Meanwhile, the New York Times has cast off its image as “the grey lady” and come out in sharper colours. Commenting on the James Comey memo in an editorial, the Times raised the possibility that Trump was trying to “obstruct justice”, and called on Washington lawmakers to “uphold the constitution”. Trump’s denunciations of the Times as “failing” have acted as commercial “rocket fuel” for the paper, according to its CEO, Mark Thompson: it gained an “astonishing” 308,000 net digital news subscriptions in the first quarter of 2017.

US-based broadcast organisations such as CNN and ABC, once considered slick or bland, have reacted to Trump’s bullying in forthright style. Political satire is thriving, led by Saturday Night Live, with its devastating impersonations of the president by Alec Baldwin and of his press secretary Sean Spicer by the brilliant Melissa McCarthy.

British press reaction to Brexit – an epic constitutional, political and economic mess-up that probably includes a mind-bogglingly destructive self-ejection from a single market and customs union that took decades to construct, a move pushed through by a far-right faction of the Tory party – has been much more muted. The situation is complicated by the cheerleading for Brexit by most of the British tabloids and the Daily Telegraph. There are stirrings of resistance, but even after an election in which Theresa May spectacularly failed to secure a mandate for her hard Brexit, there is a sense, though the criticism of her has been intense, of the media pussy-footing around a government in disarray – not properly interrogating those who still seem to promise that, in relation to Europe, we can have our cake and eat it.

This is especially the case with the BBC, a state broadcaster that proudly proclaims its independence from the government of the day, protected by the famous “arm’s-length” principle. In the case of Brexit, the BBC invoked its concept of “balance” to give equal airtime and weight to Leavers and Remainers. Fair enough, you might say, but according to the economist Simon Wren-Lewis, it ignored a “near-unanimous view among economists that Brexit would hurt the UK economy in the longer term”.

A similar view of “balance” in the past led the BBC to equate views of ­non-scientific climate contrarians, often linked to the fossil-fuel lobby, with those of leading climate scientists. Many BBC Remainer insiders still feel incensed by what they regard as BBC betrayal over Brexit. Although the referendum of 23 June 2016 said nothing about leaving the single market or the customs union, the Today presenter Justin Webb, in a recent interview with Stuart Rose, put it like this: “Staying in the single market, staying in the customs union – [Leave voters would say] you might as well not be leaving. That fundamental position is a matter of democracy.” For the BBC, it seems, to question Brexit is somehow to be unpatriotic.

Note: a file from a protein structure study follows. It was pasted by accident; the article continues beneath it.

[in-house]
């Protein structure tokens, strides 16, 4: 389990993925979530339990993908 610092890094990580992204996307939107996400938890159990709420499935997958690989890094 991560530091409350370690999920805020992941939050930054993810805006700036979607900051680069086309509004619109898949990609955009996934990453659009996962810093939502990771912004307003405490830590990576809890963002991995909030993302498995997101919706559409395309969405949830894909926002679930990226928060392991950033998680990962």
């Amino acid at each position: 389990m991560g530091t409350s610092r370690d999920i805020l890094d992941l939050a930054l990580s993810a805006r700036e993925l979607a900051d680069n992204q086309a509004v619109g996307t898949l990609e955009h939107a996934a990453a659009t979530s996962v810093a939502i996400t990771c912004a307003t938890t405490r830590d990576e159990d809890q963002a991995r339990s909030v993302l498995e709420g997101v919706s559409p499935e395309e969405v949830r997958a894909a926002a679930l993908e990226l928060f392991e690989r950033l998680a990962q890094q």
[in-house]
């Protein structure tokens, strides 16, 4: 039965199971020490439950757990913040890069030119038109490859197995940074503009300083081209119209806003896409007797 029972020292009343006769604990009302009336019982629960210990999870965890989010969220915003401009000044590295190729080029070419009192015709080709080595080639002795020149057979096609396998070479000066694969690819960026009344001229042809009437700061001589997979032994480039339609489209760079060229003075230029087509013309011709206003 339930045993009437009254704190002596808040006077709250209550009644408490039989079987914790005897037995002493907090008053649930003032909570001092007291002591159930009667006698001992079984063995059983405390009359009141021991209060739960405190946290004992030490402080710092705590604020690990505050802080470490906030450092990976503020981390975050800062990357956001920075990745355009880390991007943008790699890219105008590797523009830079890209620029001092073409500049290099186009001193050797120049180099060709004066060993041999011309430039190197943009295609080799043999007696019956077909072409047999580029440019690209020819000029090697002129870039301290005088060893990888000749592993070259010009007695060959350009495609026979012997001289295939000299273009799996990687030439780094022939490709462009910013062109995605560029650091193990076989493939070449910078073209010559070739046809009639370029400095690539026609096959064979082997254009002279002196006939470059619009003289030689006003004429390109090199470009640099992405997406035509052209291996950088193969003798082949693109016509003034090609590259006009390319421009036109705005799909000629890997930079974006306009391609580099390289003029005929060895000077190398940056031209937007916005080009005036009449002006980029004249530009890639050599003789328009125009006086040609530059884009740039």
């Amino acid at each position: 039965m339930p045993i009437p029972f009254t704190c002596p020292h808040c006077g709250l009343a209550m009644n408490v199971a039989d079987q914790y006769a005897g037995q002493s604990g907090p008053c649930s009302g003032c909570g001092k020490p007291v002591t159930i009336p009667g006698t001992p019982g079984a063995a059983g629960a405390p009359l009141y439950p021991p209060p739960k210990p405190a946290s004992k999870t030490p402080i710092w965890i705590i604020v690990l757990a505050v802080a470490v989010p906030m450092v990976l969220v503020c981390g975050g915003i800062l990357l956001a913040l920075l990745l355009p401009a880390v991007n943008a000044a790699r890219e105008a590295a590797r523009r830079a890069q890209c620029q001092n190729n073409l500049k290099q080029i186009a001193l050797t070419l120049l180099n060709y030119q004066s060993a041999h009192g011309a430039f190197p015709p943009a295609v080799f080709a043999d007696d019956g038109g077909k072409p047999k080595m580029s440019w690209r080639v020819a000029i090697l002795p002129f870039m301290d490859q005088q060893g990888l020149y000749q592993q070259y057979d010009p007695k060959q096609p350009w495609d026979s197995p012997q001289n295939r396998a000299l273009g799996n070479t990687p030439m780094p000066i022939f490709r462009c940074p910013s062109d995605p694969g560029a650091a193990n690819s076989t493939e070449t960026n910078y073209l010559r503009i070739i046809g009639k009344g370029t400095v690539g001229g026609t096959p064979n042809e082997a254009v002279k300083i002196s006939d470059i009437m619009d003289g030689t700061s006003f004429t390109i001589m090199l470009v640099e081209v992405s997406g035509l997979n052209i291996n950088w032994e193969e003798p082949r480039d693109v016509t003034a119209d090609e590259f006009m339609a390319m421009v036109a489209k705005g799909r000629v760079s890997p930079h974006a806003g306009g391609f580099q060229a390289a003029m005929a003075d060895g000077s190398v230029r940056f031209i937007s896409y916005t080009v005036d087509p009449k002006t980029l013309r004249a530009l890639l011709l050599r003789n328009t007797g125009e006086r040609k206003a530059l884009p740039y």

You might think that an independent, pro-democratic press would question the attempted use of the arcane and archaic “royal prerogative” to enable the ­bypassing of parliament when it came to triggering Article 50, signalling the UK’s departure from the EU. But when the campaigner Gina Miller’s challenge to the government was upheld by the high court, the three ruling judges were attacked on the front page of the Daily Mail as “enemies of the people”. Thomas Jefferson wrote that he would rather have “newspapers without a government” than “a government without newspapers”. It’s a fair guess he wasn’t thinking of newspapers that would brand the judiciary as “enemies of the people”.

It does seem significant that the United States has a written constitution, encapsulating the separation and balance of powers, and explicitly designed by the Founding Fathers to protect the young republic against tyranny. When James Madison drafted the First Amendment he was clear that freedom of the press should be guaranteed to a much higher degree in the republic than it had been in the colonising power, where for centuries, after all, British monarchs and prime ministers have had no qualms about censoring an unruly media.

By contrast, the United Kingdom remains a hybrid of monarchy and democracy, with no explicit protection of press freedom other than the one provided by the common law. The national impulse to bend the knee before the sovereign, to obey and not question authority, remains strangely powerful in Britain, the land of Henry VIII as well as of George Orwell. That the United Kingdom has slipped 11 places in the World Press Freedom Index in the past four years, down to 40th, has rightly occasioned outrage. Yet, even more awkwardly, the United States is three places lower still, at 43rd. Freedom of the press may not be doing quite as well as we imagine in either country.

Harry Eyres is the author of Horace and Me: Life Lessons from an Ancient Poet (2013)

This article first appeared in the 20 July 2017 issue of the New Statesman, The new world disorder